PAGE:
[SlideCube] Scanners

Tony Vigue tvigue at adelphia.net
Wed Nov 29 18:22:53 PST 2006

Thanks Bob, I will copy her (him?) on this. I agree that for most slides, 
especially Kodacolor at ASA25 which does not enlarge well, your method would 
work just fine. I have not completed my slides, only experimented with doing 
what you did, also tried an old RasterOPs unit with pretty good results and 
also used a Minolta Auto Bellows III slide copier that I have left over from 
my Army days in the late 60's. The biggest problem, if you could call it 
that, is corner distortion, but who looks at the corners anyway and besides, 
they can be cropped. All three methods have their drawbacks and advantages, 
but I also agree that you need a good digital imaging program to correct for 
aging and color issues. I have had good results with Adobe ImageReady, but 
any program that will do the basics seem to be fine. My problem is finding 
the time to do them, one at a time, over a thousand I am sure. They are all 
in cubes right now and I need to tweek my projector and just DO IT before I 
Thanks again and take care,

----- Original Message ----- 
From: "Bob Dunham" <rdunham45 at sbcglobal.net>
To: "Tony Vigue" <tvigue at adelphia.net>
Sent: Wednesday, November 29, 2006 8:46 AM
Subject: Re: [SlideCube] Scanners

> Tony,
>    You might pass this on to Bev, as it appears you have completed your 
> slides.  I use a digital camera.  I think it works as good or better than 
> a scanner.  I set the camera up on a tripod behind the slide projector. I 
> project the slides on a new, unmarked or damaged posterboard, and just 
> take a digital picture of the slide projection.  Once I get thru the 
> slides, I just take the disc to the computer and copy them on to the hard 
> drive.  I have found that Nero Photosnap does a great job of correcting 
> the color whenever it looks like it needs it.
> Cheers, Bob Dunham
> ----- Original Message ----- 
> From: "Tony Vigue" <tvigue at adelphia.net>
> To: "bev gyori" <bgyori at shaw.ca>; <slidecube at armory.com>
> Sent: Tuesday, November 28, 2006 10:12 PM
> Subject: Re: [SlideCube] Scanners
>> Hi Bev, hope this helps.
>> -tv
>> Taken from www.cnet.com
>> http://reviews.cnet.com/Epson_Perfection_V700_Photo/4505-3136_7-31779762.html
>> CNET editors' review
>> Reviewed by: Lori Grunin
>> Reviewed on 10/12/06    Release date: 3/17/06
>> "I'm sitting on 1,000 slides. What's the best way to get them into the 
>> computer?" is a frequently asked question I get from both friends and 
>> readers. Of course, the easiest solution is to send them off to someone 
>> else. But that can get expensive, and many people don't want to subject 
>> their prized photos to the disinterested hands of a technician. That 
>> leaves you with a scanner as your only option. For speedy, unattended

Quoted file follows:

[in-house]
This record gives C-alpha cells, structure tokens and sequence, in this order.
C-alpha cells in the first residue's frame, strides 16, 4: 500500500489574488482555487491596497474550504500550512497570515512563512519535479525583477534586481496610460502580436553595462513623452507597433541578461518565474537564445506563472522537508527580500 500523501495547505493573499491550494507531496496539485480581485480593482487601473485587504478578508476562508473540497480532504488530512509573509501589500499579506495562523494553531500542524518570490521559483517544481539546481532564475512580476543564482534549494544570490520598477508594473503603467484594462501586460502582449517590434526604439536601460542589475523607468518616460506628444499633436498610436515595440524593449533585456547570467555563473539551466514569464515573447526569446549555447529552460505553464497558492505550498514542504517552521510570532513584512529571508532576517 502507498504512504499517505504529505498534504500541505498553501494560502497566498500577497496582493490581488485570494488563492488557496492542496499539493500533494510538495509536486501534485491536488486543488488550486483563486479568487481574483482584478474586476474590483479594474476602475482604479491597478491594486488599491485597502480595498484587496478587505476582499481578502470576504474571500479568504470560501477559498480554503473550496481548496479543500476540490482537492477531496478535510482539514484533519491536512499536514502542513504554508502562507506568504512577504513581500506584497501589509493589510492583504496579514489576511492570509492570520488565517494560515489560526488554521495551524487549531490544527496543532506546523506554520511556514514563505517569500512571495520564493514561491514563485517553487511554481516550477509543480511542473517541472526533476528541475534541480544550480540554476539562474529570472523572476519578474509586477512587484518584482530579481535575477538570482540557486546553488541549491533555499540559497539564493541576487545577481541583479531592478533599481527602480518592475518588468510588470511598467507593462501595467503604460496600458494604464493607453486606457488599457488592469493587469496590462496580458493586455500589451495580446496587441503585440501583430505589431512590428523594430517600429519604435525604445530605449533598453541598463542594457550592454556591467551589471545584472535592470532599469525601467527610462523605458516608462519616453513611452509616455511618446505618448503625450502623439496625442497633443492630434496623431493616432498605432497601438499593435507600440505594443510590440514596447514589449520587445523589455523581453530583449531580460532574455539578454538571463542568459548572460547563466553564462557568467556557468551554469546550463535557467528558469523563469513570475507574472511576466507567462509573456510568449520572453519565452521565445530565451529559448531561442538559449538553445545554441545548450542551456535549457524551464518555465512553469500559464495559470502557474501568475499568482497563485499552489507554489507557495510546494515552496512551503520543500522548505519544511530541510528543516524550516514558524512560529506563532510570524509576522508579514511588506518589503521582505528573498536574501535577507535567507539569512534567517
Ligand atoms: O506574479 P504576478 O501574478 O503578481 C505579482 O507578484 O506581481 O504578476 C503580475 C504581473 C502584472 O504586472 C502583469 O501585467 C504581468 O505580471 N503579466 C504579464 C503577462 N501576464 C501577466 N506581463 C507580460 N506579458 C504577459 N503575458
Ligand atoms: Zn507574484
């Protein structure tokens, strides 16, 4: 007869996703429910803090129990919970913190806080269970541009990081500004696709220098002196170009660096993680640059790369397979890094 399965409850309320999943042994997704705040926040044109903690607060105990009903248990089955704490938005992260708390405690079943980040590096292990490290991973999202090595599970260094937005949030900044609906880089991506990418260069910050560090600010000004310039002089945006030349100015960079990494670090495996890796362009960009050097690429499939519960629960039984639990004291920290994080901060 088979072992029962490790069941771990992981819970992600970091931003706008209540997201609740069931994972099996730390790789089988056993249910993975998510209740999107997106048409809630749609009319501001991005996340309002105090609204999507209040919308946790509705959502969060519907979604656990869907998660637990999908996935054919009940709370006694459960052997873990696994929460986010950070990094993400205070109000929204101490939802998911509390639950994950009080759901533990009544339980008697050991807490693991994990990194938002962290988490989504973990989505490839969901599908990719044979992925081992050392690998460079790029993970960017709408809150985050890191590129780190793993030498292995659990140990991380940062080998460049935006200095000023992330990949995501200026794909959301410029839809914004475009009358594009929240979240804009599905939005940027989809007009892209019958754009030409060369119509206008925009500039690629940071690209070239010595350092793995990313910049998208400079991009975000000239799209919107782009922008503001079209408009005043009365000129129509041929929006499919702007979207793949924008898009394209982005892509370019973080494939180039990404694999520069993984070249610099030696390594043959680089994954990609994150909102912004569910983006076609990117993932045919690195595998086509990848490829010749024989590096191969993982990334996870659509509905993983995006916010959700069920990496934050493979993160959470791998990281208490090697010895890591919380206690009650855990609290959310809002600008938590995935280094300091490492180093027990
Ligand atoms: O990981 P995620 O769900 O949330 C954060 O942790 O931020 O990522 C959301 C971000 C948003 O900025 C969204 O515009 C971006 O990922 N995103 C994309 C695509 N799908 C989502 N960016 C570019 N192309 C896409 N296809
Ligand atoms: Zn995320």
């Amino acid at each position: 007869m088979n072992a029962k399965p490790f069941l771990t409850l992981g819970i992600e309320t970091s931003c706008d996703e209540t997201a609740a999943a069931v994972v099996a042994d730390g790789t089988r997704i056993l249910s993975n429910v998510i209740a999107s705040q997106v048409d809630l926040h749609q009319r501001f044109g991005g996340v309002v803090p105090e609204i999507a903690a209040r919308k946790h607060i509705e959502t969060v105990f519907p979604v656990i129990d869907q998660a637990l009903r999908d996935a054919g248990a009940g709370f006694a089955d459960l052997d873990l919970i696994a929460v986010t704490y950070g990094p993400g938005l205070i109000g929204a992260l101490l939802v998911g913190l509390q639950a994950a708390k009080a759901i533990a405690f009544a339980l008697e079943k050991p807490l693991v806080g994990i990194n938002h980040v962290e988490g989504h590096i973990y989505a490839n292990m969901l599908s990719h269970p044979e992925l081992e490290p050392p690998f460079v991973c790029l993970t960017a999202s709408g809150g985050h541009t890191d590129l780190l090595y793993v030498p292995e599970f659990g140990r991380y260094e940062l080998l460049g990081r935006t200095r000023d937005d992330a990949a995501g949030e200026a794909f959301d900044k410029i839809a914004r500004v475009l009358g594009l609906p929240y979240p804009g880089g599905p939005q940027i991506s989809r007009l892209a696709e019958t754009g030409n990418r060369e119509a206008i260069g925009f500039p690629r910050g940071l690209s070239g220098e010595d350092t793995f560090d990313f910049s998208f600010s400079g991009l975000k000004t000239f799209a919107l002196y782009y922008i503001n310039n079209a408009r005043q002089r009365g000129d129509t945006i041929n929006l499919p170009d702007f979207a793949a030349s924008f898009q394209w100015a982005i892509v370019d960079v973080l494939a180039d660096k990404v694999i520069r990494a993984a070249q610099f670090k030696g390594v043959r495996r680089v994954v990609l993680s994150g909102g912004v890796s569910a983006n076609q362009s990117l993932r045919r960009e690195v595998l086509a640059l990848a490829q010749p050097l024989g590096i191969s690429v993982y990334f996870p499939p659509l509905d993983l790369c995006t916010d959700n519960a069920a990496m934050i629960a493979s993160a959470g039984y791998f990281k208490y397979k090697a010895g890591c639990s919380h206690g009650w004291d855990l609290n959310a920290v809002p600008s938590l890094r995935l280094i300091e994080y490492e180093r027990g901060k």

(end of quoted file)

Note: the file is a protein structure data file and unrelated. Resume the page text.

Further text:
>> scanning, a dedicated slide scanner with an automatic feeder, such as the 
>> Nikon Coolscan V, is a good bet. After you're done with the slides, 
>> though, it becomes an expensive paperweight. So after the costs and 
>> benefits play out, your best overall choice turns out to be a really good 
>> flatbed scanner--like the Epson Perfection V700.
>> The V700 improves upon its popular predecessor, the Perfection 4990 Pro, 
>> not to mention that it beats that model's price by about $50. You might 
>> also notice, however, that its design radically differs from last year's 
>> models; a switch from all rounded curves to sharp angles and corners. I 
>> happen to prefer the flat-topped version, because every large object on 
>> my desk must be able to hold a pile of something or other. Speaking of 
>> which, you'll need to allocate a big chunk of desk space for the V700: 6 
>> by 12 by 20 inches.
>> Epson includes a variety of carriers in the box: one holds 12 slides, 
>> another four six-frame film strips, one for two 4x5 transparencies, and 
>> one for eight medium-format frames. They're all well designed and easy to 
>> load, and they each snap into a notch to lock in place on the scanbed. My 
>> biggest problem with the myriad mounts is finding places to put them. A 
>> version of the V700, the V750-M Pro, also offers a liquid mount, as used 
>> by drum scanners. This allows the film to press directly against the 
>> glass, which maximizes sharpness and minimizes artifacts. Though the V700 
>> doesn't supply this, it does use separate lenses for reflective 
>> (hard-copy) and transmissive (slides and negatives) originals; since the 
>> latter generally need to be optically enlarged far more than the former, 
>> the lenses need to be optimized differently. One lens is designed for 
>> optimum resolving at a horizontal resolution of 4,800dpi, the other, 
>> 6,400dpi. Of course, the scanner can interpolate way beyond that, and for 
>> small originals, you generally find yourself in interpolation territory.
>> ----- Original Message ----- 
>> From: "bev gyori" <bgyori at shaw.ca>
>> To: <slidecube at armory.com>
>> Sent: Tuesday, November 28, 2006 12:37 PM
>> Subject: [SlideCube] (no subject)
>> How do you scan slides to digital format?
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